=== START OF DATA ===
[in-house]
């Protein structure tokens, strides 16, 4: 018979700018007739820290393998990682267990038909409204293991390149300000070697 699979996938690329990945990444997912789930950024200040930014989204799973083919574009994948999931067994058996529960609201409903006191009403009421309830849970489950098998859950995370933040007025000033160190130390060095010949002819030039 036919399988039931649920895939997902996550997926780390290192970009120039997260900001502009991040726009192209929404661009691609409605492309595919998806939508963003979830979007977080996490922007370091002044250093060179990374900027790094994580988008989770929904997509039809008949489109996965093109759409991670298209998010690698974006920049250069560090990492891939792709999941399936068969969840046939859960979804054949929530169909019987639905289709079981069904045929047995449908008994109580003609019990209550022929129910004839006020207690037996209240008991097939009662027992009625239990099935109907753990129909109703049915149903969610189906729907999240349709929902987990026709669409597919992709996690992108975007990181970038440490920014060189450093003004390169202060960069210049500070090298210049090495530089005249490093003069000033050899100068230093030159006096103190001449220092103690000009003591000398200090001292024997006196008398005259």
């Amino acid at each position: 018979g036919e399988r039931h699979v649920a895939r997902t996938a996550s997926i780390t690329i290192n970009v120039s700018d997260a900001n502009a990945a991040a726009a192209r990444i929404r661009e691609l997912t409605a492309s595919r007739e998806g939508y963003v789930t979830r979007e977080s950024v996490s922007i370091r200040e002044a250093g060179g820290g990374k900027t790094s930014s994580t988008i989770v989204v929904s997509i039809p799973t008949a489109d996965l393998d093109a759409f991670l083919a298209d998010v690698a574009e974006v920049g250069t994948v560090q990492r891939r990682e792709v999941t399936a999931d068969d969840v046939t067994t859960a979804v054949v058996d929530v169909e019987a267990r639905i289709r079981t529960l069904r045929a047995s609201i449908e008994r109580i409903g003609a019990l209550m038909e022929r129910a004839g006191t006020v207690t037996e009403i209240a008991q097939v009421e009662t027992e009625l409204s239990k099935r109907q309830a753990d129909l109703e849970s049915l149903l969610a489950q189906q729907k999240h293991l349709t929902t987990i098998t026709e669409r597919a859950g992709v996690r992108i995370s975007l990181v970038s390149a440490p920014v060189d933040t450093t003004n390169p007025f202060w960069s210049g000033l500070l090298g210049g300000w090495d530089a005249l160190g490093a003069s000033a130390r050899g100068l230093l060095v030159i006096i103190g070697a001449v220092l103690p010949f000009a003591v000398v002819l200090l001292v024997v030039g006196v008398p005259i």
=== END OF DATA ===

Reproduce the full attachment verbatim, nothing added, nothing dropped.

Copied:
[in-house]
């Protein structure tokens, strides 16, 4: 018979700018007739820290393998990682267990038909409204293991390149300000070697 699979996938690329990945990444997912789930950024200040930014989204799973083919574009994948999931067994058996529960609201409903006191009403009421309830849970489950098998859950995370933040007025000033160190130390060095010949002819030039 036919399988039931649920895939997902996550997926780390290192970009120039997260900001502009991040726009192209929404661009691609409605492309595919998806939508963003979830979007977080996490922007370091002044250093060179990374900027790094994580988008989770929904997509039809008949489109996965093109759409991670298209998010690698974006920049250069560090990492891939792709999941399936068969969840046939859960979804054949929530169909019987639905289709079981069904045929047995449908008994109580003609019990209550022929129910004839006020207690037996209240008991097939009662027992009625239990099935109907753990129909109703049915149903969610189906729907999240349709929902987990026709669409597919992709996690992108975007990181970038440490920014060189450093003004390169202060960069210049500070090298210049090495530089005249490093003069000033050899100068230093030159006096103190001449220092103690000009003591000398200090001292024997006196008398005259």
């Amino acid at each position: 018979g036919e399988r039931h699979v649920a895939r997902t996938a996550s997926i780390t690329i290192n970009v120039s700018d997260a900001n502009a990945a991040a726009a192209r990444i929404r661009e691609l997912t409605a492309s595919r007739e998806g939508y963003v789930t979830r979007e977080s950024v996490s922007i370091r200040e002044a250093g060179g820290g990374k900027t790094s930014s994580t988008i989770v989204v929904s997509i039809p799973t008949a489109d996965l393998d093109a759409f991670l083919a298209d998010v690698a574009e974006v920049g250069t994948v560090q990492r891939r990682e792709v999941t399936a999931d068969d969840v046939t067994t859960a979804v054949v058996d929530v169909e019987a267990r639905i289709r079981t529960l069904r045929a047995s609201i449908e008994r109580i409903g003609a019990l209550m038909e022929r129910a004839g006191t006020v207690t037996e009403i209240a008991q097939v009421e009662t027992e009625l409204s239990k099935r109907q309830a753990d129909l109703e849970s049915l149903l969610a489950q189906q729907k999240h293991l349709t929902t987990i098998t026709e669409r597919a859950g992709v996690r992108i995370s975007l990181v970038s390149a440490p920014v060189d933040t450093t003004n390169p007025f202060w960069s210049g000033l500070l090298g210049g300000w090495d530089a005249l160190g490093a003069s000033a130390r050899g100068l230093l060095v030159i006096i103190g070697a001449v220092l103690p010949f000009a003591v000398v002819l200090l001292v024997v030039g006196v008398p005259i």